Photo By Robert Bye on Unsplash

We all do it. I’ve looked back at something that took me weeks to build and said to myself.. wow that could have been far more simple.

I blame it on brain “modes”. When we put our brain into solutioning mode – we forget the problem and begin constructing a solution we can take pride in. I suspect it has something to do with creativity. It’s not limited to software development either – I credit overengineering for that really complex change management process or that 200 page employee handbook you may have been asked to read.

In the end there is far more value in a simple solution to a well defined problem than a sophisticated solution for a variety of possibly non existent ones. So how do we get there?

First break down a technical design into capabilities:

Take that diagram the team has been working on and extract all of the cool capabilities it provides. For example:

– Table A,B,C allow us to have dynamic tags for each directory entry.

– Method X on the code interface returns a description of what this implementation does.

– This service allows other applications to utilize this data set.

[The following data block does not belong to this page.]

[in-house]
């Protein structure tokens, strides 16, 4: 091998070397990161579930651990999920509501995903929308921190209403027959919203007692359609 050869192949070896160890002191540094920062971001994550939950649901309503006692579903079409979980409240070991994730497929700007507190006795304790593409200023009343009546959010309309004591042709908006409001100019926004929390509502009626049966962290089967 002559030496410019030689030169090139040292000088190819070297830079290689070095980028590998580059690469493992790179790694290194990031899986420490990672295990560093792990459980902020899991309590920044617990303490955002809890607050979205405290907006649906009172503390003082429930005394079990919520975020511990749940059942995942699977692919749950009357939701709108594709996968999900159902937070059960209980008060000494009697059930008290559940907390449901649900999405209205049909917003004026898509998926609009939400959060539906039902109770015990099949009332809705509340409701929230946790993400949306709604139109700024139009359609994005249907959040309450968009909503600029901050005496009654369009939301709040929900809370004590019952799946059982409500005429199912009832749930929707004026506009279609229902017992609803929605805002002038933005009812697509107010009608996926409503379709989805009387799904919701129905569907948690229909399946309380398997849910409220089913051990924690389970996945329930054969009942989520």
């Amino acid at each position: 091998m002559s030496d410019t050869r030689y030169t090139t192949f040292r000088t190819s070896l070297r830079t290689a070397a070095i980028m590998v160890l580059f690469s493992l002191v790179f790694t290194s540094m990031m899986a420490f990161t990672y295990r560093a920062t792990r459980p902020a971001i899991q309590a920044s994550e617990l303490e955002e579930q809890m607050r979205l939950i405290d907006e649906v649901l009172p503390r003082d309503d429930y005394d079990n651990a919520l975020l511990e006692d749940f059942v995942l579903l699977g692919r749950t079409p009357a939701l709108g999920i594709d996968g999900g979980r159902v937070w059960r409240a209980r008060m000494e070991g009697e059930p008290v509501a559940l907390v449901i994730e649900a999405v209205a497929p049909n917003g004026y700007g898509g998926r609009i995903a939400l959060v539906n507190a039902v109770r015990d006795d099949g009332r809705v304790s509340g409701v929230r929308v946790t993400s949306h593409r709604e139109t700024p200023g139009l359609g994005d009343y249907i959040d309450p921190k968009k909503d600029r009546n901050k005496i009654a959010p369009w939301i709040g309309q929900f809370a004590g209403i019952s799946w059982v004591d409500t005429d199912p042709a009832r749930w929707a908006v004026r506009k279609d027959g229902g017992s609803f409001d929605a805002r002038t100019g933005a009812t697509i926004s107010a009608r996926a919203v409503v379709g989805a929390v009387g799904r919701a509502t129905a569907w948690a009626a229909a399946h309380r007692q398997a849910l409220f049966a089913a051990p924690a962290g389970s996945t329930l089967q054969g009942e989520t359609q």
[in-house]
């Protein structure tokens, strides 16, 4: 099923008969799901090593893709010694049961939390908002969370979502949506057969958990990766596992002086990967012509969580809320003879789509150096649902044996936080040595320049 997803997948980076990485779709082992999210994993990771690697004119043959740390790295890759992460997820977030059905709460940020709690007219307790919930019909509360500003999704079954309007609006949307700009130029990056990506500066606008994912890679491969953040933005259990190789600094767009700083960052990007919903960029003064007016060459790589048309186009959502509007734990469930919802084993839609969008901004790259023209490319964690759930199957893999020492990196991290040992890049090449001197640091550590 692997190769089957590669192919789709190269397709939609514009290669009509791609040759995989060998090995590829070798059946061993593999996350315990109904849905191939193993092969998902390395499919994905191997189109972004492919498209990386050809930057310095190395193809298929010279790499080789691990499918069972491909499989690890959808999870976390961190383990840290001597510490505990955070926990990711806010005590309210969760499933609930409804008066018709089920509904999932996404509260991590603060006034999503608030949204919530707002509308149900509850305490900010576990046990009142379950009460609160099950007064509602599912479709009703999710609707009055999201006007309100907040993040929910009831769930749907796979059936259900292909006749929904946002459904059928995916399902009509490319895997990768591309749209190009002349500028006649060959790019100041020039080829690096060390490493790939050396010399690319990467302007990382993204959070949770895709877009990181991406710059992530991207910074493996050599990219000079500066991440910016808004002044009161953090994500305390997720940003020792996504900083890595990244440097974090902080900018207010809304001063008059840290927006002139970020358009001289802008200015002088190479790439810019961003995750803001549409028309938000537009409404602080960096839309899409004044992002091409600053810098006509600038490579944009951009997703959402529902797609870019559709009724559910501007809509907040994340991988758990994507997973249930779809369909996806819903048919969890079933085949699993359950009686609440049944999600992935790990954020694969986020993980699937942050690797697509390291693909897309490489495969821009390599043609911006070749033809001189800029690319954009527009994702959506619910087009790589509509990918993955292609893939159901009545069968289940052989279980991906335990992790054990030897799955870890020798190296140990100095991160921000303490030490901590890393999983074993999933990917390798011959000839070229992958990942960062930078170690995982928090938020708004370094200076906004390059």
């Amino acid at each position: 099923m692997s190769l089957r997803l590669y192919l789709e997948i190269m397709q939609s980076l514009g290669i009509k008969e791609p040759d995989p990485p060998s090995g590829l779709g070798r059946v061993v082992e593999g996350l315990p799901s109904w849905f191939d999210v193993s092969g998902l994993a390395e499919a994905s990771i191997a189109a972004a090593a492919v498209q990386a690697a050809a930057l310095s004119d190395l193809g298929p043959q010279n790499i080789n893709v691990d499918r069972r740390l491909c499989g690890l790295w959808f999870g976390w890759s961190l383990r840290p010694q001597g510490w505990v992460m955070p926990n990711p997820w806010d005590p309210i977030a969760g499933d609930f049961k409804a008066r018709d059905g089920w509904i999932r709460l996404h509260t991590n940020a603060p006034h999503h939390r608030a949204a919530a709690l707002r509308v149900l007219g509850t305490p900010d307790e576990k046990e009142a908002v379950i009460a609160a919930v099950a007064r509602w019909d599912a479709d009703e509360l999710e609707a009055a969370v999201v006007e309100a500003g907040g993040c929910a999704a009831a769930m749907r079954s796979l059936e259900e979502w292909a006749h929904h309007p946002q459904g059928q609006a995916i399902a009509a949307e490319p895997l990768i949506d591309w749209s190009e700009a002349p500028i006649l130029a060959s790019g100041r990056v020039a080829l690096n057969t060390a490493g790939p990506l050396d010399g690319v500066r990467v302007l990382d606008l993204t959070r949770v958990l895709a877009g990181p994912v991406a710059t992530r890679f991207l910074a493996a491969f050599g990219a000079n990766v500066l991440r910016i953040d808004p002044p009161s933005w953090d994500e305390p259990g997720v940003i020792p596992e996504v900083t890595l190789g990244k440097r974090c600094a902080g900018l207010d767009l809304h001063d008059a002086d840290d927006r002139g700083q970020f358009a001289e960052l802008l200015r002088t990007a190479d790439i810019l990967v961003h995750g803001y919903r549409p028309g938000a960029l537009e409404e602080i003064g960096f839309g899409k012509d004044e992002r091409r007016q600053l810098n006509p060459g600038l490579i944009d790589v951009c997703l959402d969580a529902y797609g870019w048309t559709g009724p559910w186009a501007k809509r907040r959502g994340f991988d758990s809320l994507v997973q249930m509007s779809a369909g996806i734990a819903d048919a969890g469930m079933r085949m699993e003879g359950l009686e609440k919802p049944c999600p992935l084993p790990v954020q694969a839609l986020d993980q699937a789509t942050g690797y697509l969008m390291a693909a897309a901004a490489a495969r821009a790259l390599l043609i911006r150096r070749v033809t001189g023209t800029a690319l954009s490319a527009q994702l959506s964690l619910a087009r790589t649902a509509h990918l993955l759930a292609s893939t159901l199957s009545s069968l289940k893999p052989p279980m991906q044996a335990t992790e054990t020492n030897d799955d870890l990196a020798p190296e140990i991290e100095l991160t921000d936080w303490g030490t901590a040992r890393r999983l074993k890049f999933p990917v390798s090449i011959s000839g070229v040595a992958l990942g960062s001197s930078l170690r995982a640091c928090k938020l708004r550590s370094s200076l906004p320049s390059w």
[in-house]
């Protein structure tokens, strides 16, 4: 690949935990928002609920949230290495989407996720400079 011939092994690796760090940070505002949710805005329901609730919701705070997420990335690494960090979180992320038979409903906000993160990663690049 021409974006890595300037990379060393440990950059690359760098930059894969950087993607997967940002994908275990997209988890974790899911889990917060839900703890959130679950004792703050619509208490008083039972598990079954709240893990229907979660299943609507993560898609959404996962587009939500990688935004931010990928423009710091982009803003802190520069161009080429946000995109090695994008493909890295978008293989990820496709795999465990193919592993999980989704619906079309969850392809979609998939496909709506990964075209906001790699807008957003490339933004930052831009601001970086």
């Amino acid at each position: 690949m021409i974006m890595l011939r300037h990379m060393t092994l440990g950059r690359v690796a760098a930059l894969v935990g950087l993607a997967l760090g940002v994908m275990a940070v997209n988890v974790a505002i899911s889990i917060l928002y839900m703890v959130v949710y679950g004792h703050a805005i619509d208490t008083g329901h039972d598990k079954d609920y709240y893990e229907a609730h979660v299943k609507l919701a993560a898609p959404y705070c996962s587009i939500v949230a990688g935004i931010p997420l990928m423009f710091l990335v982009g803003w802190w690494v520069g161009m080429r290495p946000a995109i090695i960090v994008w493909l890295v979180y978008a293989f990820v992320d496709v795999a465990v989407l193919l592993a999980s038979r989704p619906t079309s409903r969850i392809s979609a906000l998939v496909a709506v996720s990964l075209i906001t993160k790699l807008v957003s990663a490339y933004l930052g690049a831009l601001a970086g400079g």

Now ask these 7 questions for each capability:

1) Has anyone asked for it. (No doesn’t necessarily mean you shouldn’t do it – but it should be considered).

2) Can we create one or more examples of why someone or something would need to utilize this capability (or you could consider asking – what problem does this solve?)

3) What is the likelihood this capability will be utilized in the next 180 days?

4) How hard will it be to implement this feature later if we decide to wait?

5) If we don’t do this how will it prevent us from achieving our current goal or objective?

6) If we don’t do this how will it impact us or our customers in the next 365 days?

7) Can we simplify by breaking the capability down into smaller pieces?

Understand that the intent here is to create a conversation. There is a certain finesse required when asking these types of questions – especially if team members are invested in the design. Make it clear that the goal is to properly evaluate the advantages of the design so that all can understand the benefits – while making good decisions on what should and should not be included in the current effort.